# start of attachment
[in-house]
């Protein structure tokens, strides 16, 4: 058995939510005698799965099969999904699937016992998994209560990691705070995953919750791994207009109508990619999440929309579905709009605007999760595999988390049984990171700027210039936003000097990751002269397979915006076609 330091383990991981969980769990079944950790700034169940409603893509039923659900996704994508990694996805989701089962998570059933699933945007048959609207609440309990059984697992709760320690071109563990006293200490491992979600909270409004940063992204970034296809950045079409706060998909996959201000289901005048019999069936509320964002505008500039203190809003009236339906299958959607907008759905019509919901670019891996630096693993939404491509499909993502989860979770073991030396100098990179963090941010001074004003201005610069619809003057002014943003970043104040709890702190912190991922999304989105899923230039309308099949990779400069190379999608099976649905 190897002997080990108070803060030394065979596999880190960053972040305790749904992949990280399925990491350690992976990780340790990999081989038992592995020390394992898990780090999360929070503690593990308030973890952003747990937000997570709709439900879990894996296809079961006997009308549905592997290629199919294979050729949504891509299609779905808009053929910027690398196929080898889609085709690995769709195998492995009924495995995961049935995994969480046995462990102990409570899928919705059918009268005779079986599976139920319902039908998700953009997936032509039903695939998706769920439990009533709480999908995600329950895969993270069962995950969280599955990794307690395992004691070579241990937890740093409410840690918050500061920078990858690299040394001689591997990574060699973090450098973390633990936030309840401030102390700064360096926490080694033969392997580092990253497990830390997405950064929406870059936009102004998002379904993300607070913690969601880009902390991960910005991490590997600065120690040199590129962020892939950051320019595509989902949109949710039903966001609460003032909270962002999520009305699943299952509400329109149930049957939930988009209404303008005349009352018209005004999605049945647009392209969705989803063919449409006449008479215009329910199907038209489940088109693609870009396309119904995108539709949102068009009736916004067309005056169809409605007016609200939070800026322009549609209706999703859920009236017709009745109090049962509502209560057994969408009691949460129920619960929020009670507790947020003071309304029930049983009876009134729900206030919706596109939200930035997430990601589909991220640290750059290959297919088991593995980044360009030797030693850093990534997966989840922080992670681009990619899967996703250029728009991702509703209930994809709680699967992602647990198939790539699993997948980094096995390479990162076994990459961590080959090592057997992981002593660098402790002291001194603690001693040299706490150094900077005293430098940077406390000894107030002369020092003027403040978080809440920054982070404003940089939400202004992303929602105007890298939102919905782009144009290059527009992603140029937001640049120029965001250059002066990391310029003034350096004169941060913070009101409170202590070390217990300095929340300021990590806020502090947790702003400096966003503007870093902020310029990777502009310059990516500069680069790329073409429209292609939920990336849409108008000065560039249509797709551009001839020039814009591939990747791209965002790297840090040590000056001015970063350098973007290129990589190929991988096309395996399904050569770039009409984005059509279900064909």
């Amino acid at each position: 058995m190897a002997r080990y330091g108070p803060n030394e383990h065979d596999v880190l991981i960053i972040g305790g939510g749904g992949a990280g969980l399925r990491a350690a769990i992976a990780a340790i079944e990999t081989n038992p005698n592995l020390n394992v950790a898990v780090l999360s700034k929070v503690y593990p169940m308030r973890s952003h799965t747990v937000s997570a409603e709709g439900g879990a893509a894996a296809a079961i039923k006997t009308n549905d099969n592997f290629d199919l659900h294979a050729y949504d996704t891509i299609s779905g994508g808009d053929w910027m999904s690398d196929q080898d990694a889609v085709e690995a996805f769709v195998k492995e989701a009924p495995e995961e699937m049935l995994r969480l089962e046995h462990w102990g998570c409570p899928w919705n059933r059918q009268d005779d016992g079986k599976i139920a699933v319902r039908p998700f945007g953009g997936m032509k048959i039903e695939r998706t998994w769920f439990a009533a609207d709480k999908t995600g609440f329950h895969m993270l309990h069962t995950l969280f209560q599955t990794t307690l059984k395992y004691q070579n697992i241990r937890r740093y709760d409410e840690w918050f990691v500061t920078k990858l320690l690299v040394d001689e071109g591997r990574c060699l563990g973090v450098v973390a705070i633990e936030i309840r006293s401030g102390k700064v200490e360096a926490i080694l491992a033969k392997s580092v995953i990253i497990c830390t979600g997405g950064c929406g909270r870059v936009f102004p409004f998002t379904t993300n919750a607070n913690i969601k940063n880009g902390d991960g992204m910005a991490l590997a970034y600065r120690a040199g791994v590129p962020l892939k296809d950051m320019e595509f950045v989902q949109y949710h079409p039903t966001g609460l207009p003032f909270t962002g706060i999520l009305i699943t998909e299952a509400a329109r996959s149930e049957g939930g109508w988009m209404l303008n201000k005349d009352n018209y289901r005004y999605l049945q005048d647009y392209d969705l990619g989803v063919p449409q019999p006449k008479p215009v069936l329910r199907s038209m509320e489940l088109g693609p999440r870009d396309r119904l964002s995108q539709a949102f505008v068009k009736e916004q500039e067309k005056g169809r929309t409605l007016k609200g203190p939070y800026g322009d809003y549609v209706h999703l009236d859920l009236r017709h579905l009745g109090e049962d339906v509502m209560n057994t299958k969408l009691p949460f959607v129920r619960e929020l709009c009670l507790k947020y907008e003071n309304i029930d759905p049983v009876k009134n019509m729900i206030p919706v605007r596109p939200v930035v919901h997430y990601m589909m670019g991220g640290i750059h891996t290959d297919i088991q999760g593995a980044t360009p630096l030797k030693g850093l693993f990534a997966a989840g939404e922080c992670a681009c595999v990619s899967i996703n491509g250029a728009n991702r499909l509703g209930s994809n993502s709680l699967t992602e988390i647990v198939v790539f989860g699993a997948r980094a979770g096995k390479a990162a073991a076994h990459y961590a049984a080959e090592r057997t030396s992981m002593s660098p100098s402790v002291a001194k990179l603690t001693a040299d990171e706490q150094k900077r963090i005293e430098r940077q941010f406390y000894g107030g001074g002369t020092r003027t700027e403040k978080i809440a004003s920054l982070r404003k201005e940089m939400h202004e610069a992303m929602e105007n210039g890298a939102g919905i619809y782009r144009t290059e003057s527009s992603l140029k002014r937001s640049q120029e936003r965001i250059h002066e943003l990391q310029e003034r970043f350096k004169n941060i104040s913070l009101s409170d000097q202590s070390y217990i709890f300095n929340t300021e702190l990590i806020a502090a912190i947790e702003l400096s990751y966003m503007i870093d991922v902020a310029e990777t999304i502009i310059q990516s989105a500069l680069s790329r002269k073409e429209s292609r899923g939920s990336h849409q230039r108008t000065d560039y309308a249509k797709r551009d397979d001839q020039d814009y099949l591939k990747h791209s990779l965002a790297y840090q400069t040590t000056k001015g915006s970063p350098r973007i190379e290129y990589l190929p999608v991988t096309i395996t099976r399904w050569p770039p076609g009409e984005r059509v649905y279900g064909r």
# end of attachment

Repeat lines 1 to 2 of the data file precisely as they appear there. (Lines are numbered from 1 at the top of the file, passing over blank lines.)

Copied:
[in-house]
């Protein structure tokens, strides 16, 4: 058995939510005698799965099969999904699937016992998994209560990691705070995953919750791994207009109508990619999440929309579905709009605007999760595999988390049984990171700027210039936003000097990751002269397979915006076609 330091383990991981969980769990079944950790700034169940409603893509039923659900996704994508990694996805989701089962998570059933699933945007048959609207609440309990059984697992709760320690071109563990006293200490491992979600909270409004940063992204970034296809950045079409706060998909996959201000289901005048019999069936509320964002505008500039203190809003009236339906299958959607907008759905019509919901670019891996630096693993939404491509499909993502989860979770073991030396100098990179963090941010001074004003201005610069619809003057002014943003970043104040709890702190912190991922999304989105899923230039309308099949990779400069190379999608099976649905 190897002997080990108070803060030394065979596999880190960053972040305790749904992949990280399925990491350690992976990780340790990999081989038992592995020390394992898990780090999360929070503690593990308030973890952003747990937000997570709709439900879990894996296809079961006997009308549905592997290629199919294979050729949504891509299609779905808009053929910027690398196929080898889609085709690995769709195998492995009924495995995961049935995994969480046995462990102990409570899928919705059918009268005779079986599976139920319902039908998700953009997936032509039903695939998706769920439990009533709480999908995600329950895969993270069962995950969280599955990794307690395992004691070579241990937890740093409410840690918050500061920078990858690299040394001689591997990574060699973090450098973390633990936030309840401030102390700064360096926490080694033969392997580092990253497990830390997405950064929406870059936009102004998002379904993300607070913690969601880009902390991960910005991490590997600065120690040199590129962020892939950051320019595509989902949109949710039903966001609460003032909270962002999520009305699943299952509400329109149930049957939930988009209404303008005349009352018209005004999605049945647009392209969705989803063919449409006449008479215009329910199907038209489940088109693609870009396309119904995108539709949102068009009736916004067309005056169809409605007016609200939070800026322009549609209706999703859920009236017709009745109090049962509502209560057994969408009691949460129920619960929020009670507790947020003071309304029930049983009876009134729900206030919706596109939200930035997430990601589909991220640290750059290959297919088991593995980044360009030797030693850093990534997966989840922080992670681009990619899967996703250029728009991702509703209930994809709680699967992602647990198939790539699993997948980094096995390479990162076994990459961590080959090592057997992981002593660098402790002291001194603690001693040299706490150094900077005293430098940077406390000894107030002369020092003027403040978080809440920054982070404003940089939400202004992303929602105007890298939102919905782009144009290059527009992603140029937001640049120029965001250059002066990391310029003034350096004169941060913070009101409170202590070390217990300095929340300021990590806020502090947790702003400096966003503007870093902020310029990777502009310059990516500069680069790329073409429209292609939920990336849409108008000065560039249509797709551009001839020039814009591939990747791209965002790297840090040590000056001015970063350098973007290129990589190929991988096309395996399904050569770039009409984005059509279900064909």